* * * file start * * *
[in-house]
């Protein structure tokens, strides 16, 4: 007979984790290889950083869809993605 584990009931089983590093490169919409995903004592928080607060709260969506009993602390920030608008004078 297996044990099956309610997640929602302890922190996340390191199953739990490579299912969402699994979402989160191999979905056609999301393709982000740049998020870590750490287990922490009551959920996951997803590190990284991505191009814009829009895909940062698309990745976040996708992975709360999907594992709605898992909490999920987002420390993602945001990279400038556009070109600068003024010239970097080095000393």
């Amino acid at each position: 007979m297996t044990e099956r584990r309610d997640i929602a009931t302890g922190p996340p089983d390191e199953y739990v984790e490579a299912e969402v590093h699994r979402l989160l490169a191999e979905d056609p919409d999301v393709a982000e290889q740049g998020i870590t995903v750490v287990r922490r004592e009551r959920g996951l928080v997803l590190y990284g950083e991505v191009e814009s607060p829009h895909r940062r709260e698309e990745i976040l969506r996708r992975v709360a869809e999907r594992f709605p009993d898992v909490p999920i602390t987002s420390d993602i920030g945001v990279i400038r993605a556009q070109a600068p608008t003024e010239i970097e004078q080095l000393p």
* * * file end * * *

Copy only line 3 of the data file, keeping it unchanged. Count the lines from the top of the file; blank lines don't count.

């Amino acid at each position: 007979m297996t044990e099956r584990r309610d997640i929602a009931t302890g922190p996340p089983d390191e199953y739990v984790e490579a299912e969402v590093h699994r979402l989160l490169a191999e979905d056609p919409d999301v393709a982000e290889q740049g998020i870590t995903v750490v287990r922490r004592e009551r959920g996951l928080v997803l590190y990284g950083e991505v191009e814009s607060p829009h895909r940062r709260e698309e990745i976040l969506r996708r992975v709360a869809e999907r594992f709605p009993d898992v909490p999920i602390t987002s420390d993602i920030g945001v990279i400038r993605a556009q070109a600068p608008t003024e010239i970097e004078q080095l000393p």